Thursday, October 09, 2008
When we last left our little board -- located in a stairwell in the building I work in -- we had had a poster placed by someone unidentified (as was the board's user or users) twice placed on it which indicated opposition to affirmative action. �Such action is an indication that someone is asserting a private property right, rather unusual in that the board is on state property, not near someone's office or classroom, and had hitherto been used for postings by the dean's office for the college in which I work. �I had asked once about its ownership to someone in the dean's office (after the initial display was made) and got in return a shrug of the shoulders. �Adverse possession might attach to the board so many months later.
So I thought I should ask what happened to the counter-poster and wrote a note "Who took down the poster that was here this morning? Who owns this board?" �I signed the note. �Rather than answer me by email or phone, they simply wrote on my note:At the bottom the respondent noted that the poster would return next week.
It did Monday afternoon, as the centerpiece of a brand new display:
Sorry to have cut off that little bit, as you might guess the first letter on the banner across the top is a 'w', as in "White Identity and Affirmative Action". The subtitle reads as a quote, "I'm in favor of affirmative action except when it comes to my jobs."�(Italics and red in original.) �This time our interlocutors made clear their mission:
By our responses, it appears, someone in the department who now claims this board has removed the counter-poster, taken it to his or her classroom (which class? we do not know) and asked the students to draw their responses. �It is interesting that the title is called "White Identity...", for as best we know the artist who drew the counter-poster could be a person of color, or of disability. �The assumption is that anyone who disagrees with affirmative action�must�be white. �This would be news to Thomas Sowell or Walter Williams or Justice Thomas. �And the subtitle ascribes a bad motive for the counter-poster's opposition to affirmative action: �He or she would be for it except that it was she or he who lost the job. �As John Hood noted a few years ago, what matters here is who is doing the hiring:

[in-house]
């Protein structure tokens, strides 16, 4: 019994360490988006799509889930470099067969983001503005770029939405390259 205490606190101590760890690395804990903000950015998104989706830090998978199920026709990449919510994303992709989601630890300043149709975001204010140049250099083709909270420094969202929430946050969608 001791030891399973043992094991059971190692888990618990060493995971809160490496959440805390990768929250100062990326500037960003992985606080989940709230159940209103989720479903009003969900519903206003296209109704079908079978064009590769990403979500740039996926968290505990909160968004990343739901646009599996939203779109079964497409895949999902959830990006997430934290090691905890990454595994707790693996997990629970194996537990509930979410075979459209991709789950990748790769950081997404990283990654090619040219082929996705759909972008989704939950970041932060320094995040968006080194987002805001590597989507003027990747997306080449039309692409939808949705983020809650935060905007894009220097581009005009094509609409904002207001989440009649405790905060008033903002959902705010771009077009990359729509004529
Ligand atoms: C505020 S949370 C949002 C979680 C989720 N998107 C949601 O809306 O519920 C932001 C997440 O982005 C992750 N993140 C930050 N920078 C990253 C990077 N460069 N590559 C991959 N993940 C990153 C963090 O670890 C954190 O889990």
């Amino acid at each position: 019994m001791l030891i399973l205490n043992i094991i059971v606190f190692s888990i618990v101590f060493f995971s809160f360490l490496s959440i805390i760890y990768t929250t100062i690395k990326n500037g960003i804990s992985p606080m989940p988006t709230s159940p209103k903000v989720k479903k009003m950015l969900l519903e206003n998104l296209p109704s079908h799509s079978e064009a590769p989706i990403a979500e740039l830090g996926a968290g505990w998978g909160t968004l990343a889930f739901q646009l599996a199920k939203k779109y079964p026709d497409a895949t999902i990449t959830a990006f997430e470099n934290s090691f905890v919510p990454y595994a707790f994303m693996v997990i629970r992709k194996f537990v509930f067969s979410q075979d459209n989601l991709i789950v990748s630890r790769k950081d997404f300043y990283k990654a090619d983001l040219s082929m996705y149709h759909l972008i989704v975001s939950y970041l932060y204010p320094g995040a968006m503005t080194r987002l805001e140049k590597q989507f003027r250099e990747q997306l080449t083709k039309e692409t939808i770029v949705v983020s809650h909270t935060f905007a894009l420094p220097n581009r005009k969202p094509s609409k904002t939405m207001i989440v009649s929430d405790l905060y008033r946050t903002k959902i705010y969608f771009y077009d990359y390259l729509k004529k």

...I think there may be good reasons for me to engage in race-conscious affirmative action. The key distinction involves agency. Government institutions are purportedly "owned" by all of us and at least can be said formally to represent all citizens. Thus they have no business adopting policies that discriminate--regardless of whether they are designed to advance or to redress bigotry--unless those policies are narrowly tailored to the needs of specific jobs, slots, or contracts. (As Roger Pilon of the Cato Institute once put it, it's OK for fire departments to turn down wheelchair-bound applicants for the job of fighting fires but not for the job of dispatching the firefighters.) Private actors, on the other hand, should enjoy the latitude to associate or disassociate with others in a free society, even if they do so for reasons most of us would find repugnant.But judging the responses of these students, that is not OK with them:One of the classes that could have been the creator of this display is a course titled "Community and Democratic Citizenship." Nothing could be less democratic than the suggestion that one's free speech rights are dependent on someone else deciding whether or not you were 'ignorant'. But it could have been part of a different class. Would not that context help us understand the previous bulletin board and this one?